If you want to see a classic example of green architecture before the eco building movement was even born, check out the Jean-Marie Tjibaou Cultural Center by Renzo Piano on the island of New Caledonia in the South Pacific. Built to honor the assassinated Kanak leader, Jean-Marie Tjibaou, as well as the culture of the Kanak peoples, the cultural center is modeled after a traditional Kanak village, and the pavilions were inspired by Kanak huts. Using traditional materials coupled with modern materials and technology, Piano also utilizes clever green building strategies to keep the pavilions cool and integrate the center with nature.
The cultural center is situated on a narrow strip of land surrounded by the ocean and lots of lush vegetation. Ten pavilions of various sizes ranging in height between 9 and 24 meters high are situated asymmetrically along a main path. Each pavilion serves a various function or evokes certain themes and includes permanent or temporary exhibitions. Some contain studios for traditional activities, such as music, dance, painting and sculpture. Also housed at the center is an auditorium, an amphitheater, the administrative departments, research areas, a conference room and a library.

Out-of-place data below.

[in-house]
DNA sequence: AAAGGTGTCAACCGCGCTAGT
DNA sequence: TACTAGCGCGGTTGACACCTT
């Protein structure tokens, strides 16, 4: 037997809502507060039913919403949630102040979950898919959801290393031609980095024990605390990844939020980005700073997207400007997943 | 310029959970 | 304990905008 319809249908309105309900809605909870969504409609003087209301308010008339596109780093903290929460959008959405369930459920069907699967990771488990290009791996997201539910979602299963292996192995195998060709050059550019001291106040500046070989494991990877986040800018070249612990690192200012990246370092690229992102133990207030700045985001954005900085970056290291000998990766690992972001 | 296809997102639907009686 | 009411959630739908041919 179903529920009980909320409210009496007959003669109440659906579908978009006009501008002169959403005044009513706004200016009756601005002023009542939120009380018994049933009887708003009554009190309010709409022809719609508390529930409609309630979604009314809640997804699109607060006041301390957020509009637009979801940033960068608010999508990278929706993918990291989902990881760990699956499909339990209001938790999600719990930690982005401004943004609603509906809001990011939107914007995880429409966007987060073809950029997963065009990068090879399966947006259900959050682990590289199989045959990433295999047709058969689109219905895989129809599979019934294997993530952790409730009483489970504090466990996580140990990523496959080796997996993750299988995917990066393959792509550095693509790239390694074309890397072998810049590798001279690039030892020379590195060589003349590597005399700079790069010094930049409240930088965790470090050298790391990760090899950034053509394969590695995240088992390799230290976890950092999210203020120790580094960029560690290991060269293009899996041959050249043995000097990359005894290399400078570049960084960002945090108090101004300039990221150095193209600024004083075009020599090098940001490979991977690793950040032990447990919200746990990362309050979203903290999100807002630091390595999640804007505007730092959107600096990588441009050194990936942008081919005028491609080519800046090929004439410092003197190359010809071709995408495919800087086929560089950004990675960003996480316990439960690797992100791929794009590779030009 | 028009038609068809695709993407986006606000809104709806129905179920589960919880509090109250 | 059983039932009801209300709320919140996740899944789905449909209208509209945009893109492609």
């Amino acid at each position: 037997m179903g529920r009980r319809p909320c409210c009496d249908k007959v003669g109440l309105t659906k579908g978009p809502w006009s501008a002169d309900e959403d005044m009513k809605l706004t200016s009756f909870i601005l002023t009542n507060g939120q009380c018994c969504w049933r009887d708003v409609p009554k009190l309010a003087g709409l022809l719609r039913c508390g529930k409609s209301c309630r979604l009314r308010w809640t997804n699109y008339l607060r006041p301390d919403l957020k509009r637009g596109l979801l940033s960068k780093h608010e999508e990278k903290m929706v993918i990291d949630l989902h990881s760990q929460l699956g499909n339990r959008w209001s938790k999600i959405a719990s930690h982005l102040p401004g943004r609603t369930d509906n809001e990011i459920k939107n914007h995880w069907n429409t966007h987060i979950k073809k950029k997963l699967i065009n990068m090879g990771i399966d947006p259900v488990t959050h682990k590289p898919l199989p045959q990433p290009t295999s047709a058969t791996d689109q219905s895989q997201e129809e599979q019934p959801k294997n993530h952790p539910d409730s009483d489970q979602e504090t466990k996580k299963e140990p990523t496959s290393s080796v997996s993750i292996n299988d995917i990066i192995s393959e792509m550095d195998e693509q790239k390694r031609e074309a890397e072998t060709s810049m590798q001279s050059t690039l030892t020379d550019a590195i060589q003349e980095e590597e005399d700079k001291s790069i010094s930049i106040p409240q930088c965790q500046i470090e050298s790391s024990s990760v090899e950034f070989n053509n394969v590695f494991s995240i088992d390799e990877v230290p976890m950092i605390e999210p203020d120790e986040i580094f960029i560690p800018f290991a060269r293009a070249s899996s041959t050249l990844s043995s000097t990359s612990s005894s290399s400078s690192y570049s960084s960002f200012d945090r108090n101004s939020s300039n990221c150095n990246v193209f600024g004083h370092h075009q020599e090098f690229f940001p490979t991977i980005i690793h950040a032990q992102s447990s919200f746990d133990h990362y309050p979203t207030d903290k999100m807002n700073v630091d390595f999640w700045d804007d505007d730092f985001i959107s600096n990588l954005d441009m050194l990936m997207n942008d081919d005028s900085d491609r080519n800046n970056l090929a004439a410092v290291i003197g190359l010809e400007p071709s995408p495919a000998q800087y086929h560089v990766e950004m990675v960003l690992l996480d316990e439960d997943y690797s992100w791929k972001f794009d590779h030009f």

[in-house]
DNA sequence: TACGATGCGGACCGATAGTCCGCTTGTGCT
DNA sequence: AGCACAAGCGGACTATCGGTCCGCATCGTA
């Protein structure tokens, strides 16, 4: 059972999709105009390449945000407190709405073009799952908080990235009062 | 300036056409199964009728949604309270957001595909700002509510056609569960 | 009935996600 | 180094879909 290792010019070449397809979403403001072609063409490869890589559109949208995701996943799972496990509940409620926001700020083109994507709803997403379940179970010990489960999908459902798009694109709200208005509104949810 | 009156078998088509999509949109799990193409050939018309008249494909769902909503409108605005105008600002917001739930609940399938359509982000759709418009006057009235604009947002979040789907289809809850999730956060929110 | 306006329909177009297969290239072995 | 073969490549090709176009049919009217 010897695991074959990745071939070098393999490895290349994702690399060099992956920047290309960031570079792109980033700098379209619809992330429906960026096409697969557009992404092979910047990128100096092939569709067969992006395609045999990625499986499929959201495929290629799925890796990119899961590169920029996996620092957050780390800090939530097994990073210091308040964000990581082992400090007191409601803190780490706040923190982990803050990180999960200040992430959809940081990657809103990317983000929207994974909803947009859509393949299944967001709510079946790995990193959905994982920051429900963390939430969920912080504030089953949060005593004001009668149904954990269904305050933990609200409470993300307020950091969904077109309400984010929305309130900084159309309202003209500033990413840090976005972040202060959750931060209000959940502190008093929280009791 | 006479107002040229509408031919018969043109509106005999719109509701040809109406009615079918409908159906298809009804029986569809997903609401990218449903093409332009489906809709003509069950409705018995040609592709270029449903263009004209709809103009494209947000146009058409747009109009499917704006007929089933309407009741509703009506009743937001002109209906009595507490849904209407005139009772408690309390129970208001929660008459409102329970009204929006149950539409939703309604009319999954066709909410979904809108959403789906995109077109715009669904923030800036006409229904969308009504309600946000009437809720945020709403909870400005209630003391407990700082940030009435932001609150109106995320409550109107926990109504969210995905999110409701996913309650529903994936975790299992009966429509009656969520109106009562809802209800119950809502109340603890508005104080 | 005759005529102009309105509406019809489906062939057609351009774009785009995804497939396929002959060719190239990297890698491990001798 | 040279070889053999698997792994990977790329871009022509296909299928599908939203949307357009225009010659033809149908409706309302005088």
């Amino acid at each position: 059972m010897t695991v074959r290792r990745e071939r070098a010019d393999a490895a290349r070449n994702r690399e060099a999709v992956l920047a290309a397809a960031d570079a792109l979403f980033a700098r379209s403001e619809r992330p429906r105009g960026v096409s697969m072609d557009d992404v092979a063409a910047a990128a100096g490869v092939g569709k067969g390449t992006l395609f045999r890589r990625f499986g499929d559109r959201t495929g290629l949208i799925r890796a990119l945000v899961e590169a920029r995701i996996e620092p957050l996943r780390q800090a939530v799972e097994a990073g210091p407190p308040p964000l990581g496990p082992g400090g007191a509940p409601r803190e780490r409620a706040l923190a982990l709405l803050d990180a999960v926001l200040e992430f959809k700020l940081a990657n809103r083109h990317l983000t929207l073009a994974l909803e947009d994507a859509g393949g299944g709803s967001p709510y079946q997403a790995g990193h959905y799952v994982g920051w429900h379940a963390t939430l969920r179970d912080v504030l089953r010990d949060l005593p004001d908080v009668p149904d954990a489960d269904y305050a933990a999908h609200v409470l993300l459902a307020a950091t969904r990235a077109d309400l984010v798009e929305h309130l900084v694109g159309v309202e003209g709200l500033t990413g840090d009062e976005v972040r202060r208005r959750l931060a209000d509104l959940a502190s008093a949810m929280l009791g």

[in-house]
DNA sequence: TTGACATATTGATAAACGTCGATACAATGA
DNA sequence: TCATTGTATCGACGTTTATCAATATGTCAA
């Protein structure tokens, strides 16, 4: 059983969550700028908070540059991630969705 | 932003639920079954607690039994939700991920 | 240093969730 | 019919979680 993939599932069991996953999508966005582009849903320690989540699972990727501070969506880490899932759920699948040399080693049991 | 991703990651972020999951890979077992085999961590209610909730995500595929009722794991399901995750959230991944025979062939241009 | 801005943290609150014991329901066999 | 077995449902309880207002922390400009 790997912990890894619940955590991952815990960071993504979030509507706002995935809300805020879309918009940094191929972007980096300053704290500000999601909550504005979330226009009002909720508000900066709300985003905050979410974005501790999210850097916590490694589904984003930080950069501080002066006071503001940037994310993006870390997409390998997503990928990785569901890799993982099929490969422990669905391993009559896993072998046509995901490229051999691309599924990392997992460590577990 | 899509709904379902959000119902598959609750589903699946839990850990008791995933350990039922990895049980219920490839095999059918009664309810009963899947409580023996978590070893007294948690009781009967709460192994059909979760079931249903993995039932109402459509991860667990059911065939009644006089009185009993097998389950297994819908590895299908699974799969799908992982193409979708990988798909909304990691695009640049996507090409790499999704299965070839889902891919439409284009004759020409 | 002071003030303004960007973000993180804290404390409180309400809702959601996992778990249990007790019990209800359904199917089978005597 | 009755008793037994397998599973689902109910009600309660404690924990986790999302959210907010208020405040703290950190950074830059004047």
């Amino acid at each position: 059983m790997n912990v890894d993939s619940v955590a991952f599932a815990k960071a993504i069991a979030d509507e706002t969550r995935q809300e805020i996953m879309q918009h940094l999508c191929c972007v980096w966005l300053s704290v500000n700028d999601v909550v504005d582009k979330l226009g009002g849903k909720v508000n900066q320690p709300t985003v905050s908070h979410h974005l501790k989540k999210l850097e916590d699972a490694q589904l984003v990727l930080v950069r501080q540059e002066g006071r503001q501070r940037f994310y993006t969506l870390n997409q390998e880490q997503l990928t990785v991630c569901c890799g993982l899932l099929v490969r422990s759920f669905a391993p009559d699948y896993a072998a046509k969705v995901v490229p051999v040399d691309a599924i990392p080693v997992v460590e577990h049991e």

The pavilions themselves were inspired by traditional Kanak huts, but were not copied exactly – they’re more of a modern take on the traditional architecture. Built from iroko wood as well as glass, steel, and bamboo, they respect traditional construction methods according to the most sophisticated engineering studies. Operable roof skylights and a screen of laminated wood facilitate natural ventilation using the wind to push hot air out of the top, while a bamboo wall filters light into the interior.
photo credits: ©Renzo Piano